THATTA: Bearing the brunt of their relatives’ incarceration in a Gujarat jail in India, some sort of miracle is being awaited by the starving families of 26 fishermen who were escorted by Indian coastguards away from Pakistan’s territorial waters along the Runn of Kutch.
We found them at the isolated Ramzan Parehri village on the Arabian Sea, some 110 kilometres away from Thatta. It was Friday, and our fact-finding mission was there to record their misery. Though we left Thatta in the early morning so that we could cross the oceanic trench in a timely manner, by the time we got there the tide had already receded. We had to wait two hours further before we could proceed onwards and meet the desperate residents of the village.
There is no word other than desperation to use. Most of the women and children at the village were barefoot and wore tattered clothes; how they were surviving in their thatched huts as freezing wind blew off the waters during the ongoing cold spell was a wonder.
One of the only two men left behind to look after the families, Jumu Parehri, an old man, emerged to ask who we were and what we were doing there. At some point in time, his leg had been amputated, and he was hobbling on crutches.
When we explained our reasons for being there, he invited us into one of the huts and offered the customary welcome by unfolding an embroidered Sindhi rilli so that we could sit comfortably on the floor.
“No one except for the omnipotent God has so far looked after us,” he said, talking about the village residents’ predicament since the incident on Dec 21 when, violating Pakistan’s territorial waters, Indian coastguards took away at gunpoint five Pakistani fishing boats. There were 26 fishermen on board, as well as the crew. Their catch, fishing nets and other belongings were also towed away to India.
In tears, the disabled man told us that only two men were left behind, himself an octogenarian, the other an ailing leader of the Parehri and Maachi tribes. They are the only ones responsible for the sustenance and solace of about 40 souls residing in the three to four huts here. A third fisherman of the village, Soomar, died on Jan 13 — they say it was because of grief over the detention of his 16-year-old son, Deedar, and his ordeal in the Indian jail. Jumu said that of the 26 captives, nine are his sons, nephews, sons-in-law or other close relatives. The rest are also closely related to each other.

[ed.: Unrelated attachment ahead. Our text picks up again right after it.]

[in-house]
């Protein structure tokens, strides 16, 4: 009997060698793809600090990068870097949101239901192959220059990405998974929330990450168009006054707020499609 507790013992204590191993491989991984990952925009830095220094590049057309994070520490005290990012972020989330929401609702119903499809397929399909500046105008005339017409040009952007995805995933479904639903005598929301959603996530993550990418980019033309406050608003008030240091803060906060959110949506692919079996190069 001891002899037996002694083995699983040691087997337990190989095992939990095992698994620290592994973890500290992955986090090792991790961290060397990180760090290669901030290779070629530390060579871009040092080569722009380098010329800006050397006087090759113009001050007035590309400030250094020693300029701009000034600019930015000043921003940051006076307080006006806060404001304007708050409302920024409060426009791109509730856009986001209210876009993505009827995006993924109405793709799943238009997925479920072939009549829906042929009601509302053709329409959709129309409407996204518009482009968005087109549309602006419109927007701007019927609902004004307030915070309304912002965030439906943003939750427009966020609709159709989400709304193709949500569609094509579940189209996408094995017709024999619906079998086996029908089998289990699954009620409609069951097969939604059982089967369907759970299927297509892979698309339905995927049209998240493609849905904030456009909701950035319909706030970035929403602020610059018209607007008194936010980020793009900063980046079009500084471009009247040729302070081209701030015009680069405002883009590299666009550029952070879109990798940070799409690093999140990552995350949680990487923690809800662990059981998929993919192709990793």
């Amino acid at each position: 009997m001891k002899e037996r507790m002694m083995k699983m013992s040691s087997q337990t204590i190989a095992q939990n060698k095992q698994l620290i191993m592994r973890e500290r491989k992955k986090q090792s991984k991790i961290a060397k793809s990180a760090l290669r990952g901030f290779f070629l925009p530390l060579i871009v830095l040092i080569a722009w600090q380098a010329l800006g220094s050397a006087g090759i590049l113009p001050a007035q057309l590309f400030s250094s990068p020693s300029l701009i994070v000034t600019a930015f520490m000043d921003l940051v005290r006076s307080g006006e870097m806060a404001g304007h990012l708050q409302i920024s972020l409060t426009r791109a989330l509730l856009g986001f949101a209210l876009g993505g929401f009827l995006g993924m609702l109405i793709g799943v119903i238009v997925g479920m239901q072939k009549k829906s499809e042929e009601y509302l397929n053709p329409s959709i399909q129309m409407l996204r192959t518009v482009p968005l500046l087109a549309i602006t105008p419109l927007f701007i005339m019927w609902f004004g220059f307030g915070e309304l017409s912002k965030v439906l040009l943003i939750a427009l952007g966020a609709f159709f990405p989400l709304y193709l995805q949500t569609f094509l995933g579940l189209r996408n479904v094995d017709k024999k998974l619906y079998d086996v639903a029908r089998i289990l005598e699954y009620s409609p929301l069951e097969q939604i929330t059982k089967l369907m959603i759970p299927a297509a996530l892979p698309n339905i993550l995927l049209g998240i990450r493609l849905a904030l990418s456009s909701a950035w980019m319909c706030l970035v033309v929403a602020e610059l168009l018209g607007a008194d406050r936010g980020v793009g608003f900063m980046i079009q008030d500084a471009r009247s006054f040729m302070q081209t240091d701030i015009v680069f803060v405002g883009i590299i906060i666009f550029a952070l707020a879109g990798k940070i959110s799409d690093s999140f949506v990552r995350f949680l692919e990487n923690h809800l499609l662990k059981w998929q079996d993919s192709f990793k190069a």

In a whisper, he added: “India and Pakistan have never been in too close a relationship but recently both countries have also exchanged imprisoned fishermen from their jails; I do not understand why the federal and provincial governments, or stakeholders from the private and public sectors, or even NGOs and civil society, are quiet on the issue [of these 26 men].”
During our visit there, more than a dozen women and children emerged from their huts holding photographs of their relatives incarcerated in the Indian jail. The nine fishermen belonging to one family of Ramzan Parehri village include Ramzan, Juman, Hasan, Ramzan¸ Ibraheem, Rustam, Asghar Ali, Nawaz Ali and Bux Ali. The remaining are also related to each other.
Zulekha, wife of Bux Ali, one of the men under detention in the neighbouring country, rued that none of the country’s elected representatives, social workers or political workers had so for extended any help to these families. Ilyas Samo, a local journalist, and Aziz Lashari, a social worker who later arrived here from the tehsil headquarters at Ketibandar, corroborated that no government functionary had arrived in the village; any hopes these families have are centred on the provincial fisheries minister, Mohammad Ali Malkani, who also belongs to the coastline region. The local people told Dawn that for these families the only was of staving off starvation was to unearth crabs by digging holes in the mud. They called upon the federal and provincial governments to come to the rescue by getting the fishermen released from Indian prisons.
courtesy : dawn news